Davis, who is fourth-generation college educated on her mother's side, said she was raised to focus on academics. When Davis headed to college, she assumed like many 18-year-olds in the 1980s that a career in business and a fancy BMW would be in her future. But plans changed when the Generation Xer was drawn to a future in public service.


"I always knew I was interested in public service, helping children and families," Davis said.


She earned a bachelor's degree in family social services from Northern Illinois University. She wanted to attended a historically black college for graduate school and picked Alabama A&M. She then received her Ph.D. in early childhood education and child development from the University of Alabama at Birmingham.



Birmingham News 


Lack of the right skills prevents full employment (editorial)
Published: Monday, August 29, 2011, 5:04 AM

IN HIS campaign to grow jobs in Alabama and reduce 10 percent unemployment, Gov. Robert Bentley could use all the help he can get. 


The latest food for thought comes from a report by the National Skills Coalition, released during the Southern Governors Association meeting in Asheville, N.C. The report reveals a surprising gap between the skills that Southern employers need compared with the skills that Southern workers have. 


A whopping 51 percent of all jobs in the South, the report says, fall into the "middle-skills" category - that is, requiring training beyond high school but short of a four-year degree. Yet only 43 percent of the region's workers are trained to that particular level, it said. 


In Alabama, specifically, the gap is similar. Middle-skill jobs accounted for 56 percent of all jobs, while middle-skill workers made up only 49 percent of the labor market. 


Press Register 


Robot technology park: The next Silicon Valley?

By Bayne Hughes, For the TimesDaily

Published: Sunday, August 28, 2011 at 3:30 a.m.  

DECATUR - A developer of the Alabama Robotics Technology Park is expecting the impact of the newly constructed Phase 2 will be huge for the economy.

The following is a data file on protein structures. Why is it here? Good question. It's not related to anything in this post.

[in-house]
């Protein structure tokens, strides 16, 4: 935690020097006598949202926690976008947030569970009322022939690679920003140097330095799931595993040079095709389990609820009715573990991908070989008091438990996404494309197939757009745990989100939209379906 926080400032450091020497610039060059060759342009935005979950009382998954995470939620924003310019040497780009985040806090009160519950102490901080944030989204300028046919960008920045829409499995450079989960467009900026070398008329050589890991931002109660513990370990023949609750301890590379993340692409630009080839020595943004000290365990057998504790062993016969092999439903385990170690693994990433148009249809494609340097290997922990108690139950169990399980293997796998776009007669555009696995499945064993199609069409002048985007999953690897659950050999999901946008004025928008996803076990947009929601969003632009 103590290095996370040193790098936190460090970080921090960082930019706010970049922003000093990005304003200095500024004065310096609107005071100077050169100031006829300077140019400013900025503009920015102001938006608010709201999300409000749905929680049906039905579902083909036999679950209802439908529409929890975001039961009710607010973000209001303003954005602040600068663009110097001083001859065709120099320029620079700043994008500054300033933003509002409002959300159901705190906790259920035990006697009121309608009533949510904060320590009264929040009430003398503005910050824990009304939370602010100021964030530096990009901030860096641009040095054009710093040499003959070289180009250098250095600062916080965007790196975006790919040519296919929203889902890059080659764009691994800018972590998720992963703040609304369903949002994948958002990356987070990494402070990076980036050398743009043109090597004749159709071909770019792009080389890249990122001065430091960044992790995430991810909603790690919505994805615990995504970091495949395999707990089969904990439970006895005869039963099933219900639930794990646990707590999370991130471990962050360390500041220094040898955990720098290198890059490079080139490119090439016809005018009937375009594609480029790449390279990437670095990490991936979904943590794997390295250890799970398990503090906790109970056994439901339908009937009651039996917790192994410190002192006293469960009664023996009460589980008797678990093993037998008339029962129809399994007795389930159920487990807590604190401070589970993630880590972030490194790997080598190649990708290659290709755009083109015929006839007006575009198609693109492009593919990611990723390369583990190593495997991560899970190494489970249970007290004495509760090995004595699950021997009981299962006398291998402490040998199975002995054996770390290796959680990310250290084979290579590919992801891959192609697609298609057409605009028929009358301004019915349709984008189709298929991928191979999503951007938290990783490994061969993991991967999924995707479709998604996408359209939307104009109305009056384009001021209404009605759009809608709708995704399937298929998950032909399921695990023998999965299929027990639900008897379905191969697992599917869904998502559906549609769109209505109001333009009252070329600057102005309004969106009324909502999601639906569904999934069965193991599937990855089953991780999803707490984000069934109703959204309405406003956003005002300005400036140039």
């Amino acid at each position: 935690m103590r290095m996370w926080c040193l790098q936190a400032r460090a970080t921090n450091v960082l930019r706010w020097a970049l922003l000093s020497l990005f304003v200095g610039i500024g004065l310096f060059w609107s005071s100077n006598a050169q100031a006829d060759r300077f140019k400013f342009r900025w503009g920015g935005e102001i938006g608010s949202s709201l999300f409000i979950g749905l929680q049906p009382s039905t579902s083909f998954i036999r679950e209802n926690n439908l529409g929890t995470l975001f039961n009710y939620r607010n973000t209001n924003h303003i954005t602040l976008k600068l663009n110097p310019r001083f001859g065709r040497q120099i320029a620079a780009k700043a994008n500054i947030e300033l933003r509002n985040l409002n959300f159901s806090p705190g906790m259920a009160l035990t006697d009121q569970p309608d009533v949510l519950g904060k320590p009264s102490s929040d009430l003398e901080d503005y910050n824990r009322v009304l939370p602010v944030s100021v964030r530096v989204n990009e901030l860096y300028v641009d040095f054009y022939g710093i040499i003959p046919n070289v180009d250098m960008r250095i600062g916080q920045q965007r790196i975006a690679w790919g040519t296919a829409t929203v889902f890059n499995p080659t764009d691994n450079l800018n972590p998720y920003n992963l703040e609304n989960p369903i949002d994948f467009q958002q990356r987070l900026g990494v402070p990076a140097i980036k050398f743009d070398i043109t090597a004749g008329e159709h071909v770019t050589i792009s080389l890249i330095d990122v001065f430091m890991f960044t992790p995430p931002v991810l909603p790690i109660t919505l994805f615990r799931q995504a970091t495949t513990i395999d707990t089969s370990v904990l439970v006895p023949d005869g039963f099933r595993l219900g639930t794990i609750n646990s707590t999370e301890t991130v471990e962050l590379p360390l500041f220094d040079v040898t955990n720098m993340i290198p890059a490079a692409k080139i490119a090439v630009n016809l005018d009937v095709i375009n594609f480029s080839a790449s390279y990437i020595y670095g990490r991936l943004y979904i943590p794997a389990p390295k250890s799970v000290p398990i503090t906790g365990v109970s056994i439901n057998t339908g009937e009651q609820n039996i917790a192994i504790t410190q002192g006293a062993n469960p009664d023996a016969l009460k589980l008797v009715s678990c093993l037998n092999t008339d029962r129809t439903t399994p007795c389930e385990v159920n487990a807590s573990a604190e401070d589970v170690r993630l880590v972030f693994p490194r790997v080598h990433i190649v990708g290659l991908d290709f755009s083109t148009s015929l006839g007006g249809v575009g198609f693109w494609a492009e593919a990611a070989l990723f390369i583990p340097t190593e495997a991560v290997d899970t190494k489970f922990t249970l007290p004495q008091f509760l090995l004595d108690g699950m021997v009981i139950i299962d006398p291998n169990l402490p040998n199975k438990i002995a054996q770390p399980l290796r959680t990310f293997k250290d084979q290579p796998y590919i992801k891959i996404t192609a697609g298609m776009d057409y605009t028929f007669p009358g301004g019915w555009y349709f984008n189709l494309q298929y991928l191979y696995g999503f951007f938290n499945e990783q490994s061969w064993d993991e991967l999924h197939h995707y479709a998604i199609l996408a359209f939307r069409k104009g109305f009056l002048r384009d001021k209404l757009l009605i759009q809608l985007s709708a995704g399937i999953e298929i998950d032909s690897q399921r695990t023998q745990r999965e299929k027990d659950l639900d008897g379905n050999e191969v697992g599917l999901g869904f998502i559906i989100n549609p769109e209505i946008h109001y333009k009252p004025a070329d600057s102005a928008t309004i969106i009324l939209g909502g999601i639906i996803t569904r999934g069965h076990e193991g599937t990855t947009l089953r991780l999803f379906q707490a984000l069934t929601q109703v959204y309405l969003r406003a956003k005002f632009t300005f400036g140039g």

Jason Putman, chairman of the robotics park executive board, believes this is the phase, with its research and development focus, that could begin the predicted economic development that will change the region.


The park on U.S. 31 is a partnership of the Alabama Industrial Development and Training Institute and Calhoun Community College.


Putman said the new $8.3 million research and development center could create an area similar to the Research Triangle in North Carolina or Silicon Valley in California.


"This gives the area an opportunity to take research and development in robotics to another level," Putman said.



Times Daily 



Center offers new opportunities
Published 5:04am Saturday, August 27, 2011
PHIL CAMPBELL - Northwest-Shoals Community College took major strides on Thursday to adequately prepare Franklin County's workforce with the official grand opening of the new Multi-Skilled Training Center at the college's Phil Campbell campus.

NW-SCC President Dr. Humphrey Lee said the facility was a great addition to the college and something that would help current and future students after they graduate.


"I believe the community college is really a part of the community," Lee said. "We don't want to ask the students to come here and then say we'll build a facility like this. We want to already have it here for them so they're ready to start learning."


The $1.2 million facility was constructed over a two-year time period with money from the college's institutional funds. Funding for the advanced technology and equipment housed in the facility was made possible through a $335,000 Advanced Manufacturing Training Technology grant secured with assistance by Congressman Robert Aderholt in 2008.



"Everything we can do from the federal level to provide jobs and employment is important," Aderholt said on Thursday. "This facility was imperative to meeting those goals."




Franklin Co. Times 




Please feel free to forward along to someone who can use it by clicking on the "I'd like to forward this to a contact" link below the green bar.
Note also, that you can now make changes to your e-mail address and contact information through the link at the bottom. 

As always, if you have news or suggestions, please forward them along to me.

Wendy Wallace Johnson
Join Our Mailing List